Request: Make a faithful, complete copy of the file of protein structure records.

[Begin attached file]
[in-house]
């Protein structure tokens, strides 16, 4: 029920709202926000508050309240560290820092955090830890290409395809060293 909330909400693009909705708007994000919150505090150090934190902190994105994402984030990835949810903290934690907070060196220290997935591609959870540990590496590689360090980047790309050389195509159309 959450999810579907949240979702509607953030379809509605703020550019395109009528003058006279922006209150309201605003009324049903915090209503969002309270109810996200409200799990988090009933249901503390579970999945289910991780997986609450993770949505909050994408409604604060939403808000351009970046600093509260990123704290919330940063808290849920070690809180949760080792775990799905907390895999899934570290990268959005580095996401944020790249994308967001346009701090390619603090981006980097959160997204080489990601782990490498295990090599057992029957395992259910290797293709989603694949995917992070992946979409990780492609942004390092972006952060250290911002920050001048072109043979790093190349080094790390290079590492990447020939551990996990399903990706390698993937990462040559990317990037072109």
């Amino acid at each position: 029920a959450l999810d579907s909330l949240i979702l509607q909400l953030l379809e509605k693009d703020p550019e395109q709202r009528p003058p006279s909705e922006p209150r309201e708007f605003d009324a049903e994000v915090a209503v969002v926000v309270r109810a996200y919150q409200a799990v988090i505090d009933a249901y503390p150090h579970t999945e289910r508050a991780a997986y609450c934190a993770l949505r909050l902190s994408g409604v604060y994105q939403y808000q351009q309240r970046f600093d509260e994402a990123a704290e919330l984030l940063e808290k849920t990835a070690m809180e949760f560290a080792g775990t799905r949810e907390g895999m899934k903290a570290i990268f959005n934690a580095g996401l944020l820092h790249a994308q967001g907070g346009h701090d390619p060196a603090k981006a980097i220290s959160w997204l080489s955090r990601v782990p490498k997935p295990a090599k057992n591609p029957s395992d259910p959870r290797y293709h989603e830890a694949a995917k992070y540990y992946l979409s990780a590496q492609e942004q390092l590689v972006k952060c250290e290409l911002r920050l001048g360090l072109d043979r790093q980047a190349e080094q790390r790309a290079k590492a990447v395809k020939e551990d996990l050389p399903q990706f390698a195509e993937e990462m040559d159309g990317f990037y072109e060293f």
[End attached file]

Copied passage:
[in-house]
């Protein structure tokens, strides 16, 4: 029920709202926000508050309240560290820092955090830890290409395809060293 909330909400693009909705708007994000919150505090150090934190902190994105994402984030990835949810903290934690907070060196220290997935591609959870540990590496590689360090980047790309050389195509159309 959450999810579907949240979702509607953030379809509605703020550019395109009528003058006279922006209150309201605003009324049903915090209503969002309270109810996200409200799990988090009933249901503390579970999945289910991780997986609450993770949505909050994408409604604060939403808000351009970046600093509260990123704290919330940063808290849920070690809180949760080792775990799905907390895999899934570290990268959005580095996401944020790249994308967001346009701090390619603090981006980097959160997204080489990601782990490498295990090599057992029957395992259910290797293709989603694949995917992070992946979409990780492609942004390092972006952060250290911002920050001048072109043979790093190349080094790390290079590492990447020939551990996990399903990706390698993937990462040559990317990037072109």
């Amino acid at each position: 029920a959450l999810d579907s909330l949240i979702l509607q909400l953030l379809e509605k693009d703020p550019e395109q709202r009528p003058p006279s909705e922006p209150r309201e708007f605003d009324a049903e994000v915090a209503v969002v926000v309270r109810a996200y919150q409200a799990v988090i505090d009933a249901y503390p150090h579970t999945e289910r508050a991780a997986y609450c934190a993770l949505r909050l902190s994408g409604v604060y994105q939403y808000q351009q309240r970046f600093d509260e994402a990123a704290e919330l984030l940063e808290k849920t990835a070690m809180e949760f560290a080792g775990t799905r949810e907390g895999m899934k903290a570290i990268f959005n934690a580095g996401l944020l820092h790249a994308q967001g907070g346009h701090d390619p060196a603090k981006a980097i220290s959160w997204l080489s955090r990601v782990p490498k997935p295990a090599k057992n591609p029957s395992d259910p959870r290797y293709h989603e830890a694949a995917k992070y540990y992946l979409s990780a590496q492609e942004q390092l590689v972006k952060c250290e290409l911002r920050l001048g360090l072109d043979r790093q980047a190349e080094q790390r790309a290079k590492a990447v395809k020939e551990d996990l050389p399903q990706f390698a195509e993937e990462m040559d159309g990317f990037y072109e060293f």